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An organist is a musician who plays any type of organ. An organist may play solo organ works, play with an ensemble or orchestra, or accompany one or more singers or instrumental soloists. In addition, an organist may accompany congregational hymn-singing and play liturgical music.
Classical and church organistsEdit
The majority of organists, amateur and professional, are principally involved in church music, playing in churches and cathedrals. The pipe organ still plays a large part in the leading of traditional western Christian worship, with roles including the accompaniment of hymns, choral anthems and other parts of the worship. The degree to which the organ is involved varies depending on the church and denomination. It also may depend on the standard of the organist. In more provincial settings, organists may be more accurately described as pianists obliged to play the organ for worship services; nevertheless, some churches are fortunate to have trained organists capable of more elaborate "voluntaries" (the solo music before, during and after the service) and improvisation. As most churches can afford to employ only one musician, the organist is usually also responsible for directing and rehearsing the choir(s). In the twentieth-century, many pipe organs were replaced by pipe-less electronic and digital organs, often as a low-cost alternative to rebuilding older pipe organs.
In the English cathedral tradition the organist is now generally called "Director of Music", although their function is mainly in the training and direction of music rather than actual playing; there will generally be one or more assistant or sub-organists who play for most services and some recitals. Sometimes the organist will be assisted by an organ scholar. The post of organist at most of the great cathedrals includes recital work and choral training. Another function of an organist is often as teacher to future players. Few organists hold historically special positions such as Carol Williams who is the Civic Organist of San Diego, the last true Civic Organist position still active in the USA.
Since the strengths and weaknesses of the organ are difficult to understand without a good deal of playing experience, most music composed for organ has been written by organists. Since the majority of pre-twentieth-century organs were installed in churches, classical organ literature was almost exclusively written for liturgical use.
Many composers, therefore, are equally known for their performance talents, some historical examples being Johann Sebastian Bach, Dieterich Buxtehude, Felix Mendelssohn, Franz Liszt, César Franck, Camille Saint-Saëns, Charles-Marie Widor, Louis Vierne, and Marcel Dupré. In Europe, the historical importance of churches as employers of musicians meant that many composers who now are very seldom remembered for their association with the organ were, nevertheless, engaged as professional organists: for example, Wolfgang Amadeus Mozart and Edward Elgar.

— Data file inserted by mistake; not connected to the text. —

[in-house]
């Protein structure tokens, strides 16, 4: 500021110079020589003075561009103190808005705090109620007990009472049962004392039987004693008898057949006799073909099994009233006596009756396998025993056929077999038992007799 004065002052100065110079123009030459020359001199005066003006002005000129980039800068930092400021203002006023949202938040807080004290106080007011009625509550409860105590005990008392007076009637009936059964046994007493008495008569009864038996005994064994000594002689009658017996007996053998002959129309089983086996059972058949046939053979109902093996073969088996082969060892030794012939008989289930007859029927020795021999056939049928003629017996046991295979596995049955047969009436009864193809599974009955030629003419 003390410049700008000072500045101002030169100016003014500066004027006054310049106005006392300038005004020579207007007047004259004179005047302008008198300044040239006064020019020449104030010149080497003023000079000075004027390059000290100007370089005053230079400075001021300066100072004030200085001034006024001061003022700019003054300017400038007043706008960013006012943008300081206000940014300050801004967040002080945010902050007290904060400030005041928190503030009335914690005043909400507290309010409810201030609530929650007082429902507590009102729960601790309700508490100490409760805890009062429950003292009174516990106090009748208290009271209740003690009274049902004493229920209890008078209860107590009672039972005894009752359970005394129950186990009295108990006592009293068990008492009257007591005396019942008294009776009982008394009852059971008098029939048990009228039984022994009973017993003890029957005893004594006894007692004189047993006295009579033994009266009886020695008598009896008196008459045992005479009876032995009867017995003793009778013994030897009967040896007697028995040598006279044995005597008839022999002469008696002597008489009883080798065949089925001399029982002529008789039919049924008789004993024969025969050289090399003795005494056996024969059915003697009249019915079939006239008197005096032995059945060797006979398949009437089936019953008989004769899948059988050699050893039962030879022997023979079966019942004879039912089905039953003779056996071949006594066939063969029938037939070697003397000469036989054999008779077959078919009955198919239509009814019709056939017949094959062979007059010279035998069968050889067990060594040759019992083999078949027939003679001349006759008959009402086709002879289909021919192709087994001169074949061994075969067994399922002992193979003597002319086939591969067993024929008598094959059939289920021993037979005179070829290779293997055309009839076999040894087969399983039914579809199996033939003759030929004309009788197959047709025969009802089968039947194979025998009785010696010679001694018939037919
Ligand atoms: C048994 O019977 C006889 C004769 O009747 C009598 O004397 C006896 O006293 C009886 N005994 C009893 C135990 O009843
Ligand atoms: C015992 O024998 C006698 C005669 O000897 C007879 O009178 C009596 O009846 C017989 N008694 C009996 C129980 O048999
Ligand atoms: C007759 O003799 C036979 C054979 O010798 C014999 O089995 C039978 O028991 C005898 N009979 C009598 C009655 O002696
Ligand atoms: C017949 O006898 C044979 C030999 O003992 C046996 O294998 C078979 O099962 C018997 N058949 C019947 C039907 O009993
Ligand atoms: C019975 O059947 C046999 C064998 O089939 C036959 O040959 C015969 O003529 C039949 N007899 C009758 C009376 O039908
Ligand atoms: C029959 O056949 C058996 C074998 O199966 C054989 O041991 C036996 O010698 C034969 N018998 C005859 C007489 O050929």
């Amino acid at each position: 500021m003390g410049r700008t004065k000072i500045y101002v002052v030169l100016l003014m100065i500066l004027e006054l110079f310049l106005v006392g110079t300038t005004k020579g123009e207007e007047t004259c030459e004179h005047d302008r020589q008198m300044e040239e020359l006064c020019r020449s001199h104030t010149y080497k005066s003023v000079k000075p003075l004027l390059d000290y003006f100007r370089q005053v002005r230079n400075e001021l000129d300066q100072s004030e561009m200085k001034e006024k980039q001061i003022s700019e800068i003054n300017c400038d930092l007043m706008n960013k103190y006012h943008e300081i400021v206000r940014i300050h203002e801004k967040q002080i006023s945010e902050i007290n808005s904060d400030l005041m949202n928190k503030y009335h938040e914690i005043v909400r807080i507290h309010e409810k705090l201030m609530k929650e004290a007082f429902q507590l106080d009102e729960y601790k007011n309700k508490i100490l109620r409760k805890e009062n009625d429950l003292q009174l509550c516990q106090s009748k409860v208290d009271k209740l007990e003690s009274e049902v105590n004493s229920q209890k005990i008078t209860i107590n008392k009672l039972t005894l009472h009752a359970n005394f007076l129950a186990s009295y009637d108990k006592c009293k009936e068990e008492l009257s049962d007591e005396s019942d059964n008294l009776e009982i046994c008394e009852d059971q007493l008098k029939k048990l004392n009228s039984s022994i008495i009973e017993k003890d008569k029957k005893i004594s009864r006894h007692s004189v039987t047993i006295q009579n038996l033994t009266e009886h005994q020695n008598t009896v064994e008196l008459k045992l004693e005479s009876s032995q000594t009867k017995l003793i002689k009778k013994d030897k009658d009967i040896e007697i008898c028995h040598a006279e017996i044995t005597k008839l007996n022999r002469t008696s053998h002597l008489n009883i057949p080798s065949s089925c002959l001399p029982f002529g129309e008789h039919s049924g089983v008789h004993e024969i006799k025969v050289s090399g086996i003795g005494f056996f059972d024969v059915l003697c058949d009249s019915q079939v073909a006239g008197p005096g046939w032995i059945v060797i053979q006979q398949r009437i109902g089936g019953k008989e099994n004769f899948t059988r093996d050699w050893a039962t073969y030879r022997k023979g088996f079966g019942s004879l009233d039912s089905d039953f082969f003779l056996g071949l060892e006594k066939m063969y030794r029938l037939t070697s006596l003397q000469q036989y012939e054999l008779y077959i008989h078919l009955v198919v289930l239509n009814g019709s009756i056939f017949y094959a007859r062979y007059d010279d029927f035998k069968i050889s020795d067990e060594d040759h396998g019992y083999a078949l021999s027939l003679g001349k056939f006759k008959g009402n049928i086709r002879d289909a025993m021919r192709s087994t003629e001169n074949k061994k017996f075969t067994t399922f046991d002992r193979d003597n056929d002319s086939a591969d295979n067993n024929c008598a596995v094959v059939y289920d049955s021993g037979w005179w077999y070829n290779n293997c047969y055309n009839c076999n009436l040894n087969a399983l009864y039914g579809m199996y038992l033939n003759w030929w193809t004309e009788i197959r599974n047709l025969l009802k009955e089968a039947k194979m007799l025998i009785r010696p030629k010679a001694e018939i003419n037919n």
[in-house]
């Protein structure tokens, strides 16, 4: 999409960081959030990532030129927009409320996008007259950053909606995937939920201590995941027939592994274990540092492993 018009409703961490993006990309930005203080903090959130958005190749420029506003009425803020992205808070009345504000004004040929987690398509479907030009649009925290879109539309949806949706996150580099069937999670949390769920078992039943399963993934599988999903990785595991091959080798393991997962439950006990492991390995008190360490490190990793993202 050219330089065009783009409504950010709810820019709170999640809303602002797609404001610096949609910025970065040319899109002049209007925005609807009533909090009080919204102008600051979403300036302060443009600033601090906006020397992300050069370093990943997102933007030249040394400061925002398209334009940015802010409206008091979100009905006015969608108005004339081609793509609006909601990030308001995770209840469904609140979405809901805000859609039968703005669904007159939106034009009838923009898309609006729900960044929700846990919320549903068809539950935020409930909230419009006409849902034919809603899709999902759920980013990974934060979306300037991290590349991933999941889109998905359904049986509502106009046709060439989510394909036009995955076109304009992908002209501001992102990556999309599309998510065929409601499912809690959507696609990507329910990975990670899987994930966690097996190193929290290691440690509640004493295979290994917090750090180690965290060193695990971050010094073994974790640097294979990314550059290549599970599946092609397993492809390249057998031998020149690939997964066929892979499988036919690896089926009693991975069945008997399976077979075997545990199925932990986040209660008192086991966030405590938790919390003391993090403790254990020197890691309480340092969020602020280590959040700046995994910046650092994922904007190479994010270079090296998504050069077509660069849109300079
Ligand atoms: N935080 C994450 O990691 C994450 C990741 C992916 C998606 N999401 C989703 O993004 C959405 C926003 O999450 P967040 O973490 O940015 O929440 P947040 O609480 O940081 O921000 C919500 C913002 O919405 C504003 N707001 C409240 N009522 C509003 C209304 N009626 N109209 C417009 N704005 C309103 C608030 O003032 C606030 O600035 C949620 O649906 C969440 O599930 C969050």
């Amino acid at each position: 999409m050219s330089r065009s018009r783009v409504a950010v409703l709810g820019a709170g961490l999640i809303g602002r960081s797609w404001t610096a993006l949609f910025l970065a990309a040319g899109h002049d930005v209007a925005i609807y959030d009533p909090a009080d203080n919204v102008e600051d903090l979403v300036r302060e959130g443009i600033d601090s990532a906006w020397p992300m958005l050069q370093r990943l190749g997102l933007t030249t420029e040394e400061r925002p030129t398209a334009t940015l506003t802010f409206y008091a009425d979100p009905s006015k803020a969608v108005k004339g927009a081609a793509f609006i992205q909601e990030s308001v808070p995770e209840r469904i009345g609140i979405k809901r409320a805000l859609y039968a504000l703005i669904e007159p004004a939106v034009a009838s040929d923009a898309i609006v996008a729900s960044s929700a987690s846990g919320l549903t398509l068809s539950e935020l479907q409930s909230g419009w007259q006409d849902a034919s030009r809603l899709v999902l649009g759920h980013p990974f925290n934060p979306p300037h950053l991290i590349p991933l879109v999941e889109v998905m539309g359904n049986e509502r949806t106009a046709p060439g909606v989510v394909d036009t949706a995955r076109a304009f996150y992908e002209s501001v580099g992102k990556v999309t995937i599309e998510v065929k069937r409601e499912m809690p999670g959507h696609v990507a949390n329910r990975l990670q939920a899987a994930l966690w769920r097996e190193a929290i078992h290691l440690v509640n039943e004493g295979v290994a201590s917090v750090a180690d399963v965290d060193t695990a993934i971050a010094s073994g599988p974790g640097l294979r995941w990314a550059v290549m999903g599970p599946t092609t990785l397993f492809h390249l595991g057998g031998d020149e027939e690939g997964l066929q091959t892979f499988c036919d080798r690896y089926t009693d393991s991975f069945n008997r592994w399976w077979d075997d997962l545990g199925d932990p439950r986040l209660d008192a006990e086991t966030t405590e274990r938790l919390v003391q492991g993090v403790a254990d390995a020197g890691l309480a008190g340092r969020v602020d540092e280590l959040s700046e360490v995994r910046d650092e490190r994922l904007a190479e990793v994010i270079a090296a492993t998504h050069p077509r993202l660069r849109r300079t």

Ancient titles still in current useEdit
In English churches, chapels and cathedrals the Organist may also be known as Master of the Choristers, Choirmaster or Director of Music; however, there are some ancient titles still in current usage:
- Church of St. Mary Magdalene, Newark-on-Trent – Master of the Song School
- Magdalen College, Oxford – Organist and Informator Choristarum
- Southwell Minster – Rector Chori
- York Minster – Master of the Music
- Westminster Cathedral – Master of Music
- Chichester Cathedral – Organist & Master of the Choristers
- Armagh Cathedral – Organist & Master of the Boys
The theatre organ has a separate repertoire and playing style, and in its heyday (during the first third of the twentieth century) there were considerable numbers of organists employed, many of whom played on Wurlitzer organs. A few carry on the tradition today.
Organists in popular musicEdit
There are many organists employed in the production of popular and jazz music. In the United States most of them play the Hammond organ, and many are classically trained, often in piano rather than organ. In England and Japan, one of the most popular series of instruments is the Yamaha Electone; while Electones of recent decades are more properly characterized as digital synthesizers rather than as organs, the player interface, and the skills and coordination required to play, mean that it may be effectively regarded by some, as an organ in these respects.
The Royal College of Organists (RCO) in the United Kingdom is the oldest institution of organ studies. From that sprang the American Guild of Organists (AGO), the Gesellschaft der Orgelfreunde (GdO) in Germany, and the Royal Canadian College of Organists (RCCO). All these institutions are oriented toward the organist involved in classical music rather than popular music. There is also the American Theatre Organ Society.
- Jennifer Medina, "Year That Began Like a Dirge for San Diego’s Organist Ends in Joy," New York Times 26 December 2011
- Organ playing and teaching in the Encyclopedia of Music in Canada